2018

When Change Is the Only Constant: The Promise of Longitudinal Neuroimaging in Understanding Social Anxiety Disorder

Haller, Simone P.W. and Mills, Kathryn L. and Hartwright, Charlotte E. and David, Anthony S. and Cohen Kadosh, Kathrin

10.1016/j.dcn.2018.05.005

Longitudinal studies offer a unique window into developmental change. Yet, most of what we know about the pathophysiology of psychiatric disorders is based on cross-sectional work. Here, we highlight the importance of adopting a longitudinal approach in order to make progress towards identifying the neurobiological mechanisms of social anxiety disorder (SAD). Using examples, we illustrate how longitudinal data can uniquely inform SAD etiology and timing of interventions. The brain’s inherently adaptive quality requires that we model risk correlates of disorders as dynamic in their expression. Developmental theories regarding timing of environmental events, cascading effects and (mal)adaptations of the developing brain will be crucial components of comprehensive, integrative models of SAD. We close by discussing analytical considerations when working with longitudinal, developmental data.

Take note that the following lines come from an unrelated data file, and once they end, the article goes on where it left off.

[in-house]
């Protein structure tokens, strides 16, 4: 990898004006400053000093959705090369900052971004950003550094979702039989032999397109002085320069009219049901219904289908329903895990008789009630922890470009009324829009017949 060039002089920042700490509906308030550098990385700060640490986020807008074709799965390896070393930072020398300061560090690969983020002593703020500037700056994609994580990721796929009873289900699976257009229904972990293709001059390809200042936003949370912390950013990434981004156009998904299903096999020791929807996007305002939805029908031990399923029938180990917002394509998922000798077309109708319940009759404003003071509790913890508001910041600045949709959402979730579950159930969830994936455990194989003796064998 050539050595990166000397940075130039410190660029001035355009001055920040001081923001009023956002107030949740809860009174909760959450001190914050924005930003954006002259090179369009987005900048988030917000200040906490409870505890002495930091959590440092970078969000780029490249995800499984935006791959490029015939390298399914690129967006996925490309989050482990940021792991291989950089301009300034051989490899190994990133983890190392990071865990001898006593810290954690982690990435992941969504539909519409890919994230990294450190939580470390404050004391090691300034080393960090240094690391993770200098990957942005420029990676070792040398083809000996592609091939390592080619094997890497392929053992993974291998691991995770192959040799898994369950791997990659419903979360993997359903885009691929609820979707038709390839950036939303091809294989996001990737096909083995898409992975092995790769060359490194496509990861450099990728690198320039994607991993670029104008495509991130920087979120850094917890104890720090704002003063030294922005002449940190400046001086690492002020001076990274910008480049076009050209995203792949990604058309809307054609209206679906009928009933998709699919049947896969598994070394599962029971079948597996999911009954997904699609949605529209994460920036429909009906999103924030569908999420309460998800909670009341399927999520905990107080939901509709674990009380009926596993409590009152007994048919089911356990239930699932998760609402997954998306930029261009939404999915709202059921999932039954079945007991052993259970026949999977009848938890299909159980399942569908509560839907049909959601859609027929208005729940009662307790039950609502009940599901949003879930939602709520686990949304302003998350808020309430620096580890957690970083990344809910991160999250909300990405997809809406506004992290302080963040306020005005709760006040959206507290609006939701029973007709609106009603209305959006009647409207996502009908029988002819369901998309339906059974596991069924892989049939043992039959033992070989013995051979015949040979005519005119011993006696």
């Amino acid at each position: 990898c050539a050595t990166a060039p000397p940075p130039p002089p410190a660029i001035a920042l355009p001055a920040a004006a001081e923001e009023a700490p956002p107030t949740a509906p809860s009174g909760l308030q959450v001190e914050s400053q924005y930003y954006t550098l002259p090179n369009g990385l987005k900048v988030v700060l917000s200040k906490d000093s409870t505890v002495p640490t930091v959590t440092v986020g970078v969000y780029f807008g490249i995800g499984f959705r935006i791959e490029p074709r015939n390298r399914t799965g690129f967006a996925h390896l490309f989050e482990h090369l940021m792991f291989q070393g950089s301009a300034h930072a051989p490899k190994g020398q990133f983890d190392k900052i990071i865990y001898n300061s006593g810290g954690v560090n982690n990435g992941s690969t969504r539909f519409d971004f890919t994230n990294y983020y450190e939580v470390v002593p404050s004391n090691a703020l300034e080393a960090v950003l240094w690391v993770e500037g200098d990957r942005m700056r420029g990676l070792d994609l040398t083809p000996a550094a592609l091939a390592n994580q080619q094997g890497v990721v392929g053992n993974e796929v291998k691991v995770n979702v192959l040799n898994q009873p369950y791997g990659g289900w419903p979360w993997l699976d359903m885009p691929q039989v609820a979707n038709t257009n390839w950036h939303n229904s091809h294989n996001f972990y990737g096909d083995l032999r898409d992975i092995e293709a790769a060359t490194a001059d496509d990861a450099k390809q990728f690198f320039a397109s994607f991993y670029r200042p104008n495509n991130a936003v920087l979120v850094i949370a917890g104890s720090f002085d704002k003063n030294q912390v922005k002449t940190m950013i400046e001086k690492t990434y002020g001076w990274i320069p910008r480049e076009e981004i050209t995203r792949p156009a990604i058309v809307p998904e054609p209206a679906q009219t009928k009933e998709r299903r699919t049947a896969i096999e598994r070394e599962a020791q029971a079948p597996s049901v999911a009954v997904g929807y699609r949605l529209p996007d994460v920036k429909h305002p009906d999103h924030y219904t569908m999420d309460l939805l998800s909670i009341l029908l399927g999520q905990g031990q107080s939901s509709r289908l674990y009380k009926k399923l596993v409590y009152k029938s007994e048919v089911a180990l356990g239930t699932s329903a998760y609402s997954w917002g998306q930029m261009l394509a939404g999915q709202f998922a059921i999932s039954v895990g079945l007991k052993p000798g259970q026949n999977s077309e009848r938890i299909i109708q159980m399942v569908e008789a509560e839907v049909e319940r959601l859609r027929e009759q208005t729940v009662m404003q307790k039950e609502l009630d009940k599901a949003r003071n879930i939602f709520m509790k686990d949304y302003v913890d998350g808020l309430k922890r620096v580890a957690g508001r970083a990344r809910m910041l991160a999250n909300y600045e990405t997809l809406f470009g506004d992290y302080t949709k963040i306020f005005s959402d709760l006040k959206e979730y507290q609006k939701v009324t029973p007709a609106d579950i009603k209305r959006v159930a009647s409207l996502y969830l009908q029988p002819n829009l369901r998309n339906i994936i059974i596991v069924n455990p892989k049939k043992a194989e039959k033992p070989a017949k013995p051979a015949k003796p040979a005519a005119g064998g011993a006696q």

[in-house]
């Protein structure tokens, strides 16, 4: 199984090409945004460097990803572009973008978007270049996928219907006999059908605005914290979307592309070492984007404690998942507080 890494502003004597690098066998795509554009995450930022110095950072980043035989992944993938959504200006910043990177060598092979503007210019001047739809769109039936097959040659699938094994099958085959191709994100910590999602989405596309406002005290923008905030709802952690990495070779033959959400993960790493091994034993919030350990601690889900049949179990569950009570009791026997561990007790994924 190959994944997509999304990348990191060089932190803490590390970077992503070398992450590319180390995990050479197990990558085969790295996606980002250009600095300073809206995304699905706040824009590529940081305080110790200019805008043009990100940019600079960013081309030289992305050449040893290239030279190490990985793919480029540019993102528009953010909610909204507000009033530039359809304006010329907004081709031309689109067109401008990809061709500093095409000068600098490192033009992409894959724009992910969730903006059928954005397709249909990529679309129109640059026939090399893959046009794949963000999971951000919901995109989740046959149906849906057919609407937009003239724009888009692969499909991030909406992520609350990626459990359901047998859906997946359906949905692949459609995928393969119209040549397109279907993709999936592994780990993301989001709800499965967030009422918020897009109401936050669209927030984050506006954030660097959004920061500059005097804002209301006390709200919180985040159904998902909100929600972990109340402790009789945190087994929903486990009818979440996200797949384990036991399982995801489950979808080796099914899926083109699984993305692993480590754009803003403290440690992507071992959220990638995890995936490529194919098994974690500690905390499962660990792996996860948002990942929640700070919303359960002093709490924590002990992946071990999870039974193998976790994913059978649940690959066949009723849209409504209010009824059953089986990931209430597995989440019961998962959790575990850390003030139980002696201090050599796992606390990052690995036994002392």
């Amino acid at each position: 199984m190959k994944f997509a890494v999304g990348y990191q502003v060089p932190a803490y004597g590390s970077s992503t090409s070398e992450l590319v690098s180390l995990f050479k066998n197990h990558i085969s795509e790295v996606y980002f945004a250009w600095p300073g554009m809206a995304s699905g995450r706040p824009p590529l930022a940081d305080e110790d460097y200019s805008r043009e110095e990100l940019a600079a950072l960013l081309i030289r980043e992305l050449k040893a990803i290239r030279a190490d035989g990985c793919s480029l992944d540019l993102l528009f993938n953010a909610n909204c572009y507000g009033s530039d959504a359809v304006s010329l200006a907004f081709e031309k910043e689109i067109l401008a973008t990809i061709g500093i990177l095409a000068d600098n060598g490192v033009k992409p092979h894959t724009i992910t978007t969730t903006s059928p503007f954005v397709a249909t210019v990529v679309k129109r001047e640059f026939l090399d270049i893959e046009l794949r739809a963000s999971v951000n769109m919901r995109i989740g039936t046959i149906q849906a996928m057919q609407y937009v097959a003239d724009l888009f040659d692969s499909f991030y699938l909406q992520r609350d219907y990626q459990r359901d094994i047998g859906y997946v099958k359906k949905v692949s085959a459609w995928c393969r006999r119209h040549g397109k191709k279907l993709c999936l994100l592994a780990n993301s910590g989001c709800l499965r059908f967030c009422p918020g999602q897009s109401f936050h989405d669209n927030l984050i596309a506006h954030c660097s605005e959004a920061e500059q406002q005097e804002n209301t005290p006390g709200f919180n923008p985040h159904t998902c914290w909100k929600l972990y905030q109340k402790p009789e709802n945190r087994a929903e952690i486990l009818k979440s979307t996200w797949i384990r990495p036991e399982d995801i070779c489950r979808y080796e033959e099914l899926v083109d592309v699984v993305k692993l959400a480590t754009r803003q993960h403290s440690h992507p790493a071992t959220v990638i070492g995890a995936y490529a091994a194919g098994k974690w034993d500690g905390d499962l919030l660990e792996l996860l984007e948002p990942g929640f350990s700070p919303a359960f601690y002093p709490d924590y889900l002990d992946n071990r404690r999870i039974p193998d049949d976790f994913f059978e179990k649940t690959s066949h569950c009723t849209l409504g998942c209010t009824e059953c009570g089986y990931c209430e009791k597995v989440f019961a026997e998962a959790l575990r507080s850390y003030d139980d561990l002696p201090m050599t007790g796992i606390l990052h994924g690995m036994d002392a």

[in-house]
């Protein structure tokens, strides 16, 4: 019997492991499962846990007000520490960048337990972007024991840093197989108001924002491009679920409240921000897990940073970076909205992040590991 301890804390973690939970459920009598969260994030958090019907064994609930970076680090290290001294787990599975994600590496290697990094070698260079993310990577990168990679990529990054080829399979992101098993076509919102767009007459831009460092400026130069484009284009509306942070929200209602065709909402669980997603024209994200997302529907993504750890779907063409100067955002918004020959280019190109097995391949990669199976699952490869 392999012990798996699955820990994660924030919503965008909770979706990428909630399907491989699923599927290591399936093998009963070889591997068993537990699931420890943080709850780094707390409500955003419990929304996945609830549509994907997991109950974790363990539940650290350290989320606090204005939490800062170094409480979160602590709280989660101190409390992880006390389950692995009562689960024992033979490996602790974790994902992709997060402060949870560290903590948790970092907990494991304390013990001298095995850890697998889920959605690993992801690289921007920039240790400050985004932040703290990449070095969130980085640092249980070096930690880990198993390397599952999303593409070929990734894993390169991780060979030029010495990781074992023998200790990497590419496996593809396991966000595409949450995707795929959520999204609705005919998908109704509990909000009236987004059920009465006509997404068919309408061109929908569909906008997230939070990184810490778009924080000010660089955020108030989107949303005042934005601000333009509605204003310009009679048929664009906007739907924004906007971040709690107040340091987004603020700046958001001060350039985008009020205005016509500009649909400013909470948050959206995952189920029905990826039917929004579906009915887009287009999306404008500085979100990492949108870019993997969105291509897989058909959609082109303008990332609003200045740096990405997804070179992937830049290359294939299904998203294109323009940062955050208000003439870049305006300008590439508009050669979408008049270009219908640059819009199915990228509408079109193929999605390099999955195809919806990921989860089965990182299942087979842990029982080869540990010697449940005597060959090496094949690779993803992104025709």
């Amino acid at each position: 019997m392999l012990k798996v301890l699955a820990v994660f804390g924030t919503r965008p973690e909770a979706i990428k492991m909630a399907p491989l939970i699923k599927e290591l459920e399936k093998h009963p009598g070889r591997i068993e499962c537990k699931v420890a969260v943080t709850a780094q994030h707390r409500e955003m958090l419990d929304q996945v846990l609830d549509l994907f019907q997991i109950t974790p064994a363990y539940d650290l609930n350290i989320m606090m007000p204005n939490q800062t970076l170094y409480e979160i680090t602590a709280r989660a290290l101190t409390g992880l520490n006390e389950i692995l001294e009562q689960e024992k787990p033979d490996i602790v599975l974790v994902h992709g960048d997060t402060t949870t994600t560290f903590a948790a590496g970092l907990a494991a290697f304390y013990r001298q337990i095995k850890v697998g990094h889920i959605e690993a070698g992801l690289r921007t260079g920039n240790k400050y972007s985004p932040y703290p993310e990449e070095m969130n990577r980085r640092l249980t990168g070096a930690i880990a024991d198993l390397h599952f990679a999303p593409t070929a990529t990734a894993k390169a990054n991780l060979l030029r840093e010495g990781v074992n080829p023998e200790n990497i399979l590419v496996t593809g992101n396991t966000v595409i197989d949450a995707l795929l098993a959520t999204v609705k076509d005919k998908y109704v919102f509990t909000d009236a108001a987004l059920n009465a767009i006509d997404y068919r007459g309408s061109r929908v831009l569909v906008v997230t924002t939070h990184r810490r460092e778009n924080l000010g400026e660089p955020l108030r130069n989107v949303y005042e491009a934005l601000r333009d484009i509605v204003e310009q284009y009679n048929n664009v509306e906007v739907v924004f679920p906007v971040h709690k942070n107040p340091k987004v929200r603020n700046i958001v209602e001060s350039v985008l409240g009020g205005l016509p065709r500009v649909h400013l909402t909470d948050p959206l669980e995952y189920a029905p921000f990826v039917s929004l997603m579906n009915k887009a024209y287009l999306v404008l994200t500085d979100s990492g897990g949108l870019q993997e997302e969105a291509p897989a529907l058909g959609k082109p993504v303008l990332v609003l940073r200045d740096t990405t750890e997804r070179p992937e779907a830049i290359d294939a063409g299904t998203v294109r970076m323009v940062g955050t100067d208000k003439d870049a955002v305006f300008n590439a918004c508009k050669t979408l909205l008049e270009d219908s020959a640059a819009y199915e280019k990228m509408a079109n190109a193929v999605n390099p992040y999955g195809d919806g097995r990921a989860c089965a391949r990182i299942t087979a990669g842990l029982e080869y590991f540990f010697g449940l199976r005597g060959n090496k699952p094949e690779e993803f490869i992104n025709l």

Cite this paper:

@article{hallerWhenChangeOnly2018,
  title = {When Change Is the Only Constant: {{The}} Promise of Longitudinal Neuroimaging in Understanding Social Anxiety Disorder},
  shorttitle = {When Change Is the Only Constant},
  author = {Haller, Simone P.W. and Mills, Kathryn L. and Hartwright, Charlotte E. and David, Anthony S. and Cohen Kadosh, Kathrin},
  year = {2018},
  month = oct,
  volume = {33},
  pages = {73--82},
  issn = {18789293},
  doi = {10.1016/j.dcn.2018.05.005},
  journal = {Developmental Cognitive Neuroscience},
  language = {en}
}